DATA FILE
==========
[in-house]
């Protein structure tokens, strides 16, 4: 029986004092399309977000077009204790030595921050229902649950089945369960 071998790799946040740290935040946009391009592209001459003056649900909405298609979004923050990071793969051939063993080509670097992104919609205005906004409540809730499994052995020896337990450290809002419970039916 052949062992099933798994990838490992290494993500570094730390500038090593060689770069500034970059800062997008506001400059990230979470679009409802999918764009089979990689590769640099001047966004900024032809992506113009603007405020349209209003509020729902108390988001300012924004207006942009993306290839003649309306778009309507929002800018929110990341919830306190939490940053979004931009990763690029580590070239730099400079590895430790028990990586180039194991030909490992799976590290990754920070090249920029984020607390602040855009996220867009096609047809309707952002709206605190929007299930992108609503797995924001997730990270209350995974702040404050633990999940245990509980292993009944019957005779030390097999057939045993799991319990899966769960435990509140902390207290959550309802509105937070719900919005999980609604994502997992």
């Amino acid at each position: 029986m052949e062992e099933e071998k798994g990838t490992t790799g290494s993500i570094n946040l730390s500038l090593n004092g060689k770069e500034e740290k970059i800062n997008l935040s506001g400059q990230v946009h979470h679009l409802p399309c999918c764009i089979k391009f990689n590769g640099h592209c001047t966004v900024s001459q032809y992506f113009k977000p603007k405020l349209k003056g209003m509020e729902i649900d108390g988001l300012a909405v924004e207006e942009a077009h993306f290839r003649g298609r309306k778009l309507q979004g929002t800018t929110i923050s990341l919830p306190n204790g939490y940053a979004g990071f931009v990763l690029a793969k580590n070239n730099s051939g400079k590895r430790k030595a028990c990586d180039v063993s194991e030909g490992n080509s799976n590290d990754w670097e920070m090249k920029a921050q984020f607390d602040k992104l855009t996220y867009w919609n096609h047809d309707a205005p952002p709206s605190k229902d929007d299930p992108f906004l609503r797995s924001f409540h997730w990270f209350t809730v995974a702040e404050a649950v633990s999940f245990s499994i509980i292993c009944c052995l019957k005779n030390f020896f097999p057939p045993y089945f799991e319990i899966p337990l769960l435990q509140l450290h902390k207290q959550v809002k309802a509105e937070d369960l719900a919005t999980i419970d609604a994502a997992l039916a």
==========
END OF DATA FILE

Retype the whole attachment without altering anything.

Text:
[in-house]
């Protein structure tokens, strides 16, 4: 029986004092399309977000077009204790030595921050229902649950089945369960 071998790799946040740290935040946009391009592209001459003056649900909405298609979004923050990071793969051939063993080509670097992104919609205005906004409540809730499994052995020896337990450290809002419970039916 052949062992099933798994990838490992290494993500570094730390500038090593060689770069500034970059800062997008506001400059990230979470679009409802999918764009089979990689590769640099001047966004900024032809992506113009603007405020349209209003509020729902108390988001300012924004207006942009993306290839003649309306778009309507929002800018929110990341919830306190939490940053979004931009990763690029580590070239730099400079590895430790028990990586180039194991030909490992799976590290990754920070090249920029984020607390602040855009996220867009096609047809309707952002709206605190929007299930992108609503797995924001997730990270209350995974702040404050633990999940245990509980292993009944019957005779030390097999057939045993799991319990899966769960435990509140902390207290959550309802509105937070719900919005999980609604994502997992």
């Amino acid at each position: 029986m052949e062992e099933e071998k798994g990838t490992t790799g290494s993500i570094n946040l730390s500038l090593n004092g060689k770069e500034e740290k970059i800062n997008l935040s506001g400059q990230v946009h979470h679009l409802p399309c999918c764009i089979k391009f990689n590769g640099h592209c001047t966004v900024s001459q032809y992506f113009k977000p603007k405020l349209k003056g209003m509020e729902i649900d108390g988001l300012a909405v924004e207006e942009a077009h993306f290839r003649g298609r309306k778009l309507q979004g929002t800018t929110i923050s990341l919830p306190n204790g939490y940053a979004g990071f931009v990763l690029a793969k580590n070239n730099s051939g400079k590895r430790k030595a028990c990586d180039v063993s194991e030909g490992n080509s799976n590290d990754w670097e920070m090249k920029a921050q984020f607390d602040k992104l855009t996220y867009w919609n096609h047809d309707a205005p952002p709206s605190k229902d929007d299930p992108f906004l609503r797995s924001f409540h997730w990270f209350t809730v995974a702040e404050a649950v633990s999940f245990s499994i509980i292993c009944c052995l019957k005779n030390f020896f097999p057939p045993y089945f799991e319990i899966p337990l769960l435990q509140l450290h902390k207290q959550v809002k309802a509105e937070d369960l719900a919005t999980i419970d609604a994502a997992l039916a």